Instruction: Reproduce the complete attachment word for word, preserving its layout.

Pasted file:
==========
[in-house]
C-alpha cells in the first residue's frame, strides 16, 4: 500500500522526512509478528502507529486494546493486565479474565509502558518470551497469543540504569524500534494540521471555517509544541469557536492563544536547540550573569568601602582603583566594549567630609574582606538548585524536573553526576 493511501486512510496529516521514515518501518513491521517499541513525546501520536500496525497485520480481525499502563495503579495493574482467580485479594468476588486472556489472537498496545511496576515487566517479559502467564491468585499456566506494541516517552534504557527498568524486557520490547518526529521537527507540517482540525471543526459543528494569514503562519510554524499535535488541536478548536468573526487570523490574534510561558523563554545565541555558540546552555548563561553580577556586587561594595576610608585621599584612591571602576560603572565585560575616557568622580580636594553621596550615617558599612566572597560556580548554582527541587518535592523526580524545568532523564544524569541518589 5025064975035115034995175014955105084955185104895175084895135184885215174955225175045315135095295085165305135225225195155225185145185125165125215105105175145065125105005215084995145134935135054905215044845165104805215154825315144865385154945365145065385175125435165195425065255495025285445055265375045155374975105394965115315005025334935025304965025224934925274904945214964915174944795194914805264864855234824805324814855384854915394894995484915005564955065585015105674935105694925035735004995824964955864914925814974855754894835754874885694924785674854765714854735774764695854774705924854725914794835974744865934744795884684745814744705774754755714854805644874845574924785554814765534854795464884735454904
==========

[in-house]
C-alpha cells in the first residue's frame, strides 16, 4: 500500500522526512509478528502507529486494546493486565479474565509502558518470551497469543540504569524500534494540521471555517509544541469557536492563544536547540550573569568601602582603583566594549567630609574582606538548585524536573553526576 493511501486512510496529516521514515518501518513491521517499541513525546501520536500496525497485520480481525499502563495503579495493574482467580485479594468476588486472556489472537498496545511496576515487566517479559502467564491468585499456566506494541516517552534504557527498568524486557520490547518526529521537527507540517482540525471543526459543528494569514503562519510554524499535535488541536478548536468573526487570523490574534510561558523563554545565541555558540546552555548563561553580577556586587561594595576610608585621599584612591571602576560603572565585560575616557568622580580636594553621596550615617558599612566572597560556580548554582527541587518535592523526580524545568532523564544524569541518589 5025064975035115034995175014955105084955185104895175084895135184885215174955225175045315135095295085165305135225225195155225185145185125165125215105105175145065125105005215084995145134935135054905215044845165104805215154825315144865385154945365145065385175125435165195425065255495025285445055265375045155374975105394965115315005025334935025304965025224934925274904945214964915174944795194914805264864855234824805324814855384854915394894995484915005564955065585015105674935105694925035735004995824964955864914925814974855754894835754874885694924785674854765714854735774764695854774705924854725914794835974744865934744795884684745814744705774754755714854805644874845574924785554814765534854795464884735454904